Among Us, which came out in 2018 to a positive but muted response.
“We’re really bad at marketing,” Among Us artist and game designer Marcus Bromander told Kotaku during a phone interview last week.
What InnerSloth, Among Us’ three-person development team, is good at, however, is staying the course even after a game has failed to blast into the stratosphere on day one.
“It didn’t release super well,” programmer and business lead Forest Willard told Kotaku over a Discord voice call. “But we got a bunch of feedback, by which I mean any feedback, which was pretty great considering [the circumstances]. So we added online multiplayer, and then at the end of the year, we did a Steam release. By December , we started to pick up enough players that the game would stay alive 24/7, and that was, you know, good enough.”
“We stuck with Among Us a lot longer than we probably should have from a pure business standpoint,” said Willard. “We tried to quit and should have quit several times.”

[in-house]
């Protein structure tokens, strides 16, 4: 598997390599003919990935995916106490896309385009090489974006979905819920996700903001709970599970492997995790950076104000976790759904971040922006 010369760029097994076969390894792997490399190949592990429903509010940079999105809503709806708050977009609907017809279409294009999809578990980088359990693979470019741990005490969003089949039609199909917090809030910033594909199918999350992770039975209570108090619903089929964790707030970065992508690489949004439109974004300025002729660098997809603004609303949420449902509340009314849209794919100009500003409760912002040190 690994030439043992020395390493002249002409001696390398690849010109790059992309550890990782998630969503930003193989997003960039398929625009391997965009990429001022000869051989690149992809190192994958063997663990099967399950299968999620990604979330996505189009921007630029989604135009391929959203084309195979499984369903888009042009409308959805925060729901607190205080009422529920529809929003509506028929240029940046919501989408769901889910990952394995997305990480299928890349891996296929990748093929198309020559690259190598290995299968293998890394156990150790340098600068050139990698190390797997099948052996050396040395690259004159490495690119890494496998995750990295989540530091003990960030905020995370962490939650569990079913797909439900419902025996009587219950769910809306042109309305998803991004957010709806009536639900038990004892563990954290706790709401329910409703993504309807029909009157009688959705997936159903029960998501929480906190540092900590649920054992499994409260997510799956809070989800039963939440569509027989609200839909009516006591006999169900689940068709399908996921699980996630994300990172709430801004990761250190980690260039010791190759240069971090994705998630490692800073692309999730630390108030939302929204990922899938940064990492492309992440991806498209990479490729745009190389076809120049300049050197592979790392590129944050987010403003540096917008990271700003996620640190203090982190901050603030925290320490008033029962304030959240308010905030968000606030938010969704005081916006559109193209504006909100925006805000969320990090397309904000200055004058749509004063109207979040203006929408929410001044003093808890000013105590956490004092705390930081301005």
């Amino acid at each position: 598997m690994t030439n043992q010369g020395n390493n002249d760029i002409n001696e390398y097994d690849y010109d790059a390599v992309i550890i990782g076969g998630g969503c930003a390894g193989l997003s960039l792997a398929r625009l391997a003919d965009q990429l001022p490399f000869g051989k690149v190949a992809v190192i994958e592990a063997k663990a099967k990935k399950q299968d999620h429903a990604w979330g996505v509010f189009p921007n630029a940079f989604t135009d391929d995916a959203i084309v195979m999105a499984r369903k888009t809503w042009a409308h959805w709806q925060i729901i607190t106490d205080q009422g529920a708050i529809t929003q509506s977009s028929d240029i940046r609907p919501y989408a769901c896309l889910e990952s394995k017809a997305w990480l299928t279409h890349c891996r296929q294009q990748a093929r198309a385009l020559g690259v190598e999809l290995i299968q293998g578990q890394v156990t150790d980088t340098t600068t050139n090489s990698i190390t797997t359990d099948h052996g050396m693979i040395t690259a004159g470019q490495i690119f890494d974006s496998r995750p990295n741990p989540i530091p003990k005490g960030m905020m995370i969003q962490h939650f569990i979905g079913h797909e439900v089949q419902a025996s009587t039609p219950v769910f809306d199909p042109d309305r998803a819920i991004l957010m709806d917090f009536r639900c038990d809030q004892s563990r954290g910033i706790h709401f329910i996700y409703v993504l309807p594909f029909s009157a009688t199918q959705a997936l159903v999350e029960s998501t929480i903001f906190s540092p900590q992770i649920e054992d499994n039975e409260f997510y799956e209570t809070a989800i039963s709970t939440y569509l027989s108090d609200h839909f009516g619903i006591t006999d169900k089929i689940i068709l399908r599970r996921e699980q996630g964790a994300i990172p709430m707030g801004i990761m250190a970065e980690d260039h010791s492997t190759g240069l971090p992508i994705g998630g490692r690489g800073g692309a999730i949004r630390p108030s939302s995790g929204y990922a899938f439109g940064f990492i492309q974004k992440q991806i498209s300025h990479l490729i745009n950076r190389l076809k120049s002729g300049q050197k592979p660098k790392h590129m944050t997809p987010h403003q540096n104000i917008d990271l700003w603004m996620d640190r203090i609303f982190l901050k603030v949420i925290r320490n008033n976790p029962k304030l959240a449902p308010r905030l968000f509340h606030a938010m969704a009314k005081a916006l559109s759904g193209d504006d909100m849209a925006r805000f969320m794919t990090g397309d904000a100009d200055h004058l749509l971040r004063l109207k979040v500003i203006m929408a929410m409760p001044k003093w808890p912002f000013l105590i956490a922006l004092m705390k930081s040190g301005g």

Instead, the team kept putting out updates — as often as once per week, during some spans. They listened closely to fans, keeping in mind that, if their humble player base was asking for something, there was probably a good reason for it.
“It’s interesting to watch it spread through communities,” said Bromander. “Like, Sodapoppin and xQc play it, and then they bring in one League of Legends streamer, and then suddenly a bunch of League of Legends streamers are playing, and then they cross over into Hearthstone streamers, and then a bunch of Hearthstone players are playing it.”
Great article, I recommend giving it a full read. But overall an inspiring story for us Indie Hackers building games!